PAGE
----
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SF rental bike shortage ends despite lawsuits, acrimony

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SFMTA permits new Lyft bikes, even as the ride-hailing company sues the city

A black and pink e-bike with the Lyft logo.
Lyft’s nw “hybrid” bike, now deploying in SF.
Courtesy Lyft

On Thursday, the San Francisco Municipal Transportation Agency (SFMTA) issued permits that allow Lyft to push new “hybrid” rental bikes onto city streets, even as the two are locked in a lawsuit over who has the rights to the bike market in SF.

In recent months, the city suffered a paucity of rental bikes, as the supply of Lyft e-bikes—formerly known as Ford GoBikes (Ford Motor Company sponsored the bike program but was otherwise uninvolved) and now branded Bay Wheels—dwindled citywide, initially because of a recall over brakes.

The company had planned to release its new hybrid e-bikes in June, but Lyft is presently suing San Francisco, alleging that the city went back on its exclusivity deal with the ride-hailing company.

The impasse broke this week with SFMTA announcing an “interim permit” so that “Lyft can immediately work to restore Bay Wheels service levels through the deployment of new e-bikes.”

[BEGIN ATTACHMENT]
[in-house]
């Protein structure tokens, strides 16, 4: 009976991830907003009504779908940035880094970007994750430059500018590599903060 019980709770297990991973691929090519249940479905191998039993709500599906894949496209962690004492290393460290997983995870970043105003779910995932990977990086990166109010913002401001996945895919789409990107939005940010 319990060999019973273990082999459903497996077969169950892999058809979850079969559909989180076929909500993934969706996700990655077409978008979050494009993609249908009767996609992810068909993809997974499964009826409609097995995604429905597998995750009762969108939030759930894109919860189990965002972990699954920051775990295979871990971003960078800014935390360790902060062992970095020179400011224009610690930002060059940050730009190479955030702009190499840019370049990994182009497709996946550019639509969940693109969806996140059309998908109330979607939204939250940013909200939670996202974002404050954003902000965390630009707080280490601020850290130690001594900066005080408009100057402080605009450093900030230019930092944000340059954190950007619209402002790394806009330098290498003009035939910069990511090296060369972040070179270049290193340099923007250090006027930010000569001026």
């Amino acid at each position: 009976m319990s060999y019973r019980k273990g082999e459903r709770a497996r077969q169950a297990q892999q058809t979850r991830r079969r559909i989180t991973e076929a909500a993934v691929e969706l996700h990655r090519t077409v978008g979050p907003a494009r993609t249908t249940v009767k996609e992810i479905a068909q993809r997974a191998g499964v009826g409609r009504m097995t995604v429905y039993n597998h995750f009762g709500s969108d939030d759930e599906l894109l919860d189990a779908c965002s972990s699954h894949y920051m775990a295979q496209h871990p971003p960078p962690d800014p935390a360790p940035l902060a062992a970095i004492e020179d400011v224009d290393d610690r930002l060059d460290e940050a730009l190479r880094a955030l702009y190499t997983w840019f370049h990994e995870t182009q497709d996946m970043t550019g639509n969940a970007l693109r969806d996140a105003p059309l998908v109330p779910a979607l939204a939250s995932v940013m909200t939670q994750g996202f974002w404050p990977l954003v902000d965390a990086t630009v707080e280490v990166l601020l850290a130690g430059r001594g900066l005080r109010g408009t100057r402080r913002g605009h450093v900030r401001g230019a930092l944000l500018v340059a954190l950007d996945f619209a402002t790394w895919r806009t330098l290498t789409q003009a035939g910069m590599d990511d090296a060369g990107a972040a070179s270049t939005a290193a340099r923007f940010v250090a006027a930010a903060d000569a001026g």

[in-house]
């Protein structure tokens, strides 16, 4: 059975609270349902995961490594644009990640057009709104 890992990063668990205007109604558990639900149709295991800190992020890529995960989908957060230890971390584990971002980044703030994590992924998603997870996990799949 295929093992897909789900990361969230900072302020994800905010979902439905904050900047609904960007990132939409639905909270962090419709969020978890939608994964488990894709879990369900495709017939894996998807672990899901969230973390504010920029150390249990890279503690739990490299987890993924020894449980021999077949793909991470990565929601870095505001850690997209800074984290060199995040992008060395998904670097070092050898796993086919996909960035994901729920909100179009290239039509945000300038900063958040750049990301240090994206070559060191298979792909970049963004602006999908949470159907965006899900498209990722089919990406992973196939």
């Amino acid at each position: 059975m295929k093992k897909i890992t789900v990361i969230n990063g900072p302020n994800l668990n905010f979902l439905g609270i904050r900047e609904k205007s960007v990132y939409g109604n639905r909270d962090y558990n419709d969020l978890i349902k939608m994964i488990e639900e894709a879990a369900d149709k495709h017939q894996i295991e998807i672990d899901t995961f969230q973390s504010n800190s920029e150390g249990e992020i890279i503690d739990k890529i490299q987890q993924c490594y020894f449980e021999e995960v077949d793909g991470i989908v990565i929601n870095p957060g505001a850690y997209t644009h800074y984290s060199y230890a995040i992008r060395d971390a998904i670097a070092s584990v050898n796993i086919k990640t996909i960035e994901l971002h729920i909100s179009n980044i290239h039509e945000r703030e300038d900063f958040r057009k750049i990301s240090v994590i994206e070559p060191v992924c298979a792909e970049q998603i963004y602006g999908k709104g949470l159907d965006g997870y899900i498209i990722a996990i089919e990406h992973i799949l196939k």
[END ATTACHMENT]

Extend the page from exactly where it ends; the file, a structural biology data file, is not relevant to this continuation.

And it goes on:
According to the transit agency:

The decision to issue an interim permit follows a court proceeding regarding stationless e-bikes in San Francisco. In particular, last week, the San Francisco Superior Court temporarily stopped the SFMTA from issuing stationless bike share permits to operators other than Lyft, without providing Lyft the first opportunity to submit a proposal—a process known as “Right of First Offer” in the contract between the city and Lyft. This process may take months, but the system needs to work for the public as soon as possible.

Lyft filed suit in June after SFMTA announced plans to add 11,000 new vehicles to its bikeshare program.

According to the company’s complaint, SF previously promised Lyft an exclusivity deal for rental bikes in the city. “San Francisco is now reneging on its contractual obligations [...] by threatening to implement a multi-vendor bike share system,” according to Lyft lawyers.

The city maintains that it only promised to give Lyft first dibs on docked bikes citywide and argues that stationless bikes, like the red JUMP bikes peddled by Lyft competitor Uber, are a different game entirely.

The suit will roll on, but at least the rental bike shortage will come to an end. Lyft dubs its new bikes hybrids because they can work as dockless bikes (riders can simply lock them to any bike rack) or compatibly with the existing docking stations.

The company plans to maintain the old blue bikes in the Bay Area as well, according to the Lyft blog. Via email, Lyft says it will add devices to Pacific Heights, the Inner Richmond, and the Inner Sunset to its SF service area.

SFMTA says Lyft can add up to 1,900 of the new bikes to SF streets. The city is also extending Uber’s permit for JUMP bikes, but the number of bikes remains the same.

Lyft’s new bikes have been in San Jose since June. Bay Wheels also launched in Oakland last week.